has a articularly large y value. If I graph it with the other groups,
then all the other groups will be very small, and their relative heights
not very distinguishable. If I can focus on the other groups and let the
outlying group 'goes off the scale', that's clearly quite a good device
to have. In fact, the problem can't be overcome even if I artificially
set the outlying y value to the maximum of the y range, because the top
will look different, particularly when I want to graph error intervals.

 

Thanks for your help.

 

Tim

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*   http://www.stata.com/support/statalist/faq
*   http://www.ats.ucla.edu/stat/stata/

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*   http://www.stata.com/help.cgi?search
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Re: st: RE: RE: graphing problem

Scott Merryman
Perhaps the "FAQ: How can I show scale breaks on graphs? "

 http://www.stata.com/support/faqs/graphics/scbreak.html

would be helpful.

Scott


On Fri, Dec 5, 2008 at 10:18 AM, Mak, Timothy
<[hidden email]> wrote:
> Hi Martin,
>
> Thanks for the article. However, as the article says, Stata determines
> the minimum range of the graph according to the range of the data. It
> remains impossible to set the range of the graph to be smaller than that
> of the data.
>
> Tim
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st: RE: RE: RE: graphing problem

Nick Cox
In reply to this post by Mak, Timothy
Stata here as elsewhere applies the principle that a graph should be
honest about your data. Equivalently, it does not want to make it easy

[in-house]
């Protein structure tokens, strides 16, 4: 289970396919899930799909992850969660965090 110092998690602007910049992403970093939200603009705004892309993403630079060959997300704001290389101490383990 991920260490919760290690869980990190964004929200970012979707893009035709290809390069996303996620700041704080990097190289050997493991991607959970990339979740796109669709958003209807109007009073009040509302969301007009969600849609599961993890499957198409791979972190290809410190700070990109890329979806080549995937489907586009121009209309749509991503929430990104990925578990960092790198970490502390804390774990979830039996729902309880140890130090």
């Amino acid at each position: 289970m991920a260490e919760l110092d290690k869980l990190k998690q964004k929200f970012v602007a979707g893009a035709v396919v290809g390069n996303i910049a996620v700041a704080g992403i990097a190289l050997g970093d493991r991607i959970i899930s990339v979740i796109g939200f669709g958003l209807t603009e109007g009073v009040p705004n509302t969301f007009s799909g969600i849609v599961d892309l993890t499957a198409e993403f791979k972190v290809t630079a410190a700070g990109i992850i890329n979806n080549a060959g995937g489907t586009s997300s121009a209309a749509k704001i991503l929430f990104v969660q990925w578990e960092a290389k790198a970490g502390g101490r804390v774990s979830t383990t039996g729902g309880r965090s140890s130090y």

for you to omit data from a graph by accident. Thus if you want to omit
data on purpose you should do on purpose by applying -if-.

An alternative might be to use a log scale.

Nick
[hidden email]

Mak, Timothy

Thanks for the article. However, as the article says, Stata determines
the minimum range of the graph according to the range of the data. It
remains impossible to set the range of the graph to be smaller than that
of the data.

Martin Weiss

Try http://www.stata-journal.com/sjpdf.html?articlenum=gr0019

Mak, Timothy

Is there any reason why Stata won't let you draw a graph whose y-axis'
range is less than the actual range of the data? Is there a way to get
round this?

The motivation comes from doing a graph where there is one group which
has a articularly large y value. If I graph it with the other groups,
then all the other groups will be very small, and their relative heights
not very distinguishable. If I can focus on the other groups and let the
outlying group 'goes off the scale', that's clearly quite a good device
to have. In fact, the problem can't be overcome even if I artificially
set the outlying y value to the maximum of the y range, because the top
will look different, particularly when I want to graph error intervals.

 

*
*   For searches and help try:
*   http://www.stata.com/help.cgi?search
*   http://www.stata.com/support/statalist/faq
*   http://www.ats.ucla.edu/stat/stata/